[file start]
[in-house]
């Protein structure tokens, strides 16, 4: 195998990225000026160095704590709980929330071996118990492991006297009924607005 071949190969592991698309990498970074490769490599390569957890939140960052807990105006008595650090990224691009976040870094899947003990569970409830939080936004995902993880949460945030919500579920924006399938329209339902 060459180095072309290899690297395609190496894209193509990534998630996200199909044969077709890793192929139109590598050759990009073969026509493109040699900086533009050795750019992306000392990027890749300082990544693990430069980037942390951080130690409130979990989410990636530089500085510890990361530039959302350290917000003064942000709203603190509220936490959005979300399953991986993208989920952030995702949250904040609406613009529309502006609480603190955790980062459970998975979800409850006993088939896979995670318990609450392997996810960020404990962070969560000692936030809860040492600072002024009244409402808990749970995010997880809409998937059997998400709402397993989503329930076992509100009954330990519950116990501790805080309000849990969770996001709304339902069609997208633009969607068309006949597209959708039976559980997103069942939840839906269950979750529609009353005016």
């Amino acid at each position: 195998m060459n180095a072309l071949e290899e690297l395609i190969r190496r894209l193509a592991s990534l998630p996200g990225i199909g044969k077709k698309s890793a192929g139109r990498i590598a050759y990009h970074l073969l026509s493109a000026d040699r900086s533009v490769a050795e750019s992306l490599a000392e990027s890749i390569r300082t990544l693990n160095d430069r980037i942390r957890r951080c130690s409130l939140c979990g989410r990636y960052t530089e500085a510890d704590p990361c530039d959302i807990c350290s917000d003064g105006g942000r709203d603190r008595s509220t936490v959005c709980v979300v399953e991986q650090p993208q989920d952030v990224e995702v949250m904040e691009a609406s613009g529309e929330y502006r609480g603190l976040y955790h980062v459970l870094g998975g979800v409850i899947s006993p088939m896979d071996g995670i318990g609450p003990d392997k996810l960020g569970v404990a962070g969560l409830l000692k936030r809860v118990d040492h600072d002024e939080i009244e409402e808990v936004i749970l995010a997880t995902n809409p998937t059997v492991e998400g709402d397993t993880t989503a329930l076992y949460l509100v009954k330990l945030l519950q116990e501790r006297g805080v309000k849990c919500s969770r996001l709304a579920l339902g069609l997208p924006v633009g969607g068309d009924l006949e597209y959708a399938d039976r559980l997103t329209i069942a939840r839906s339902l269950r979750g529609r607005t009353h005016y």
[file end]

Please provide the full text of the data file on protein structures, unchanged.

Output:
[in-house]
């Protein structure tokens, strides 16, 4: 195998990225000026160095704590709980929330071996118990492991006297009924607005 071949190969592991698309990498970074490769490599390569957890939140960052807990105006008595650090990224691009976040870094899947003990569970409830939080936004995902993880949460945030919500579920924006399938329209339902 060459180095072309290899690297395609190496894209193509990534998630996200199909044969077709890793192929139109590598050759990009073969026509493109040699900086533009050795750019992306000392990027890749300082990544693990430069980037942390951080130690409130979990989410990636530089500085510890990361530039959302350290917000003064942000709203603190509220936490959005979300399953991986993208989920952030995702949250904040609406613009529309502006609480603190955790980062459970998975979800409850006993088939896979995670318990609450392997996810960020404990962070969560000692936030809860040492600072002024009244409402808990749970995010997880809409998937059997998400709402397993989503329930076992509100009954330990519950116990501790805080309000849990969770996001709304339902069609997208633009969607068309006949597209959708039976559980997103069942939840839906269950979750529609009353005016």
């Amino acid at each position: 195998m060459n180095a072309l071949e290899e690297l395609i190969r190496r894209l193509a592991s990534l998630p996200g990225i199909g044969k077709k698309s890793a192929g139109r990498i590598a050759y990009h970074l073969l026509s493109a000026d040699r900086s533009v490769a050795e750019s992306l490599a000392e990027s890749i390569r300082t990544l693990n160095d430069r980037i942390r957890r951080c130690s409130l939140c979990g989410r990636y960052t530089e500085a510890d704590p990361c530039d959302i807990c350290s917000d003064g105006g942000r709203d603190r008595s509220t936490v959005c709980v979300v399953e991986q650090p993208q989920d952030v990224e995702v949250m904040e691009a609406s613009g529309e929330y502006r609480g603190l976040y955790h980062v459970l870094g998975g979800v409850i899947s006993p088939m896979d071996g995670i318990g609450p003990d392997k996810l960020g569970v404990a962070g969560l409830l000692k936030r809860v118990d040492h600072d002024e939080i009244e409402e808990v936004i749970l995010a997880t995902n809409p998937t059997v492991e998400g709402d397993t993880t989503a329930l076992y949460l509100v009954k330990l945030l519950q116990e501790r006297g805080v309000k849990c919500s969770r996001l709304a579920l339902g069609l997208p924006v633009g969607g068309d009924l006949e597209y959708a399938d039976r559980l997103t329209i069942a939840r839906s339902l269950r979750g529609r607005t009353h005016y």